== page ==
ETERNITY [HUNTER BEAR APRIL 19 2006]
"You're wired not to know fear," said my oldest son,
John [Beba], a few days
ago during a long phone talk. "You were born that way."
He's right. And I have heard essentially that from many people over many
decades. I have never known fear and thus cannot claim courage. But, if
not born with the qualities of visceral fear, I do have -- in addition to a
very helpful high pain threshold -- reasonably good logical and intuitive
faculties. These enable me to spot danger, quickly formulate appropriate
preventative approaches -- and, if necessary, combative strategies. I do
like to think the same qualities were held by our Ancestor, Hatchioraquasha
[John Gray], who so effectively fought the Brit fur companies and grizzly
bears as well.
This Lupus Thing [systemic lupus erythematosus or SLE] has, of course, been
a major struggle and a critical test. It's attacked much of me and it is,
frankly, relentless. The occasion for John's foregoing comment was yet one
more of now countless tests of many kinds to determine the whereabouts of my
mortal and eclectic adversary. This one involved waiting for the results of
a blood test to determine the extent of kidney erosion -- a little of which
had shown on a previous test. When, after the "turnaround time" of about
three days, there was no call of alarm from the medics, it meant that, at
this point, things are comparatively -- comparatively -- OK on that
particular organ front. But I have been extremely tired lately and there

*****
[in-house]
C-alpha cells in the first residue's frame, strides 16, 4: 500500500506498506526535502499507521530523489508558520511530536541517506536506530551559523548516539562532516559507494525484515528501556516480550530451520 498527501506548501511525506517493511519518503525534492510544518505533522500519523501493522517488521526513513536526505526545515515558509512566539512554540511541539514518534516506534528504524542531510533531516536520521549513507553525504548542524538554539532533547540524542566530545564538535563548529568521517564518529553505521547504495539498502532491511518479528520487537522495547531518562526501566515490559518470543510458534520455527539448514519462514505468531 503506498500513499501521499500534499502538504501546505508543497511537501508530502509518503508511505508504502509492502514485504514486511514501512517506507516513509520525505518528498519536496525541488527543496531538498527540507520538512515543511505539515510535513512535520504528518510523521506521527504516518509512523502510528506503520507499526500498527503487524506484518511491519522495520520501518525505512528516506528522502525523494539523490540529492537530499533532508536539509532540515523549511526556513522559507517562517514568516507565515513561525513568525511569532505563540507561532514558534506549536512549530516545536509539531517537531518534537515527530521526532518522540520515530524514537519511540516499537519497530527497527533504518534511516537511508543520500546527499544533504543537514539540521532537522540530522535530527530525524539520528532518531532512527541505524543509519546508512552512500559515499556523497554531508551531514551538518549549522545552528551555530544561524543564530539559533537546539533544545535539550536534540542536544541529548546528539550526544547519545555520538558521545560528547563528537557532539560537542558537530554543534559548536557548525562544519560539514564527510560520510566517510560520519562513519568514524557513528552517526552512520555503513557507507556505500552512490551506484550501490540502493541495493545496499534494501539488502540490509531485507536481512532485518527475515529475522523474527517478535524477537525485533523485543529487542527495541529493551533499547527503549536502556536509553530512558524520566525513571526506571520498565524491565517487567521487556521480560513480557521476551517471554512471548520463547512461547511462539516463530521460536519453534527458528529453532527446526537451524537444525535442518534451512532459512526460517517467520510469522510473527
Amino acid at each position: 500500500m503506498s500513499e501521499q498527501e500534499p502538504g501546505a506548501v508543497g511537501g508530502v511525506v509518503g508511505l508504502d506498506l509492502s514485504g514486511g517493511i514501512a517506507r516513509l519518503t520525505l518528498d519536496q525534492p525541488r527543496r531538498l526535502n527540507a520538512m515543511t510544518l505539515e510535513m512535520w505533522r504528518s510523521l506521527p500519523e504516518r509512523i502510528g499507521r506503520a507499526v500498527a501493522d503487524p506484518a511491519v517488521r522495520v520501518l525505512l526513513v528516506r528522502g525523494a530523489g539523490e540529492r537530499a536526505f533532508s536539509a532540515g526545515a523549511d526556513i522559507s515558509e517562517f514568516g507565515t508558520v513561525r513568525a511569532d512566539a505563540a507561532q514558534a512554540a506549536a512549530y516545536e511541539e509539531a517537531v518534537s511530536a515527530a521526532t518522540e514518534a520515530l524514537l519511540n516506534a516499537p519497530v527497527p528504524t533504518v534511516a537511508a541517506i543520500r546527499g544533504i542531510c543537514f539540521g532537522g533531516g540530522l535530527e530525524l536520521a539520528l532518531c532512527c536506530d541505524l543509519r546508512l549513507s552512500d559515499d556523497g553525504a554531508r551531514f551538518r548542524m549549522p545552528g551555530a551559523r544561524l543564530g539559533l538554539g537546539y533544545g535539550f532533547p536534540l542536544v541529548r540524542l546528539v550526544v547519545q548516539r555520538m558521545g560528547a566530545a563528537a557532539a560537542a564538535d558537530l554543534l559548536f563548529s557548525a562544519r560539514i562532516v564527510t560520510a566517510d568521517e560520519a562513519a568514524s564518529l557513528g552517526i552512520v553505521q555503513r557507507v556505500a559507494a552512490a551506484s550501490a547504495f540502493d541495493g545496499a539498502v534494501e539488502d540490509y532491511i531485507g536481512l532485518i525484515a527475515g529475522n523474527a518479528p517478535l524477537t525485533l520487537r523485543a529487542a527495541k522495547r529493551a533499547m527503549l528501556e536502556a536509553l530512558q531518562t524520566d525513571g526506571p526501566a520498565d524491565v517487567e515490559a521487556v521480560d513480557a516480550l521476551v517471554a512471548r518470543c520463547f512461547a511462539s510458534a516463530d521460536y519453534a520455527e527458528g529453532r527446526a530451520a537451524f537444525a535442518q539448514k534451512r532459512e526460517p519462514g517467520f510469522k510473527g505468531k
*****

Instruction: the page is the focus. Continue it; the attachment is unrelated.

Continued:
have been some other signs of internal subversion. Unlike a new friend who
is presently at Johns Hopkins, SLE has not successfully invaded my brain and
threatened my mind.
In his massive compendium of medical essays, Systemic Lupus Erythematosus
[1343 pages], published most recently in 2004, the quite capable editor,
Professor Robert G. Lahita, sets out by referring to SLE as "a deadly
But I can be deadly, too.
And, through all of these things, Lupus and long, long before, I tend to
remain stoic, pokerfaced. [This was always somewhat disconcerting to Foes --
e.g., K-12 teachers and hostile cops.]
Time, as I am prone to say, runs away like a jackrabbit. I am speeding up
my autobiographical writing. Some stuff I post fairly broadly, some goes
only to our huge Lair of Hunterbear website, some remains private for the
foreseeable future. [I have no assurances of a publisher, but I keep
I do tend to be reticent about some dimensions of my personal past: things
of which I never talk even though, by all reasonable cultural standards, I
handled those matters with capability and honor. I may -- barely -- touch
the edges of those things but only to illustrate a more enduring
I have been privileged with many confidences in my long life so far -- and I
keep every single one of them. I should add as well that I will not waste
time on personal attacks on old enemies even though I have no use for
sanctimonious conniving and it's difficult for me to muster forgiveness in
matters of treachery.
Basically, that which I write has a strong consistent social justice
focus -- with selected personal asides as these episodes have shaped my life
As a boy, I shot my huge Coming of Age Bear -- deep in the vast and
beautiful Sycamore Canyon wilderness area in Northern Arizona. At that
point, I then became a man. The fiery spirit of the Bear and its abundantly
fine qualities -- intelligence, courage, stamina, instinct -- are with me
always and have consistently served me very well and faithfully on my swift
and rocky and sometimes sanguinary River of No Return. His physical skull,
with appropriate feathers, is always close at hand.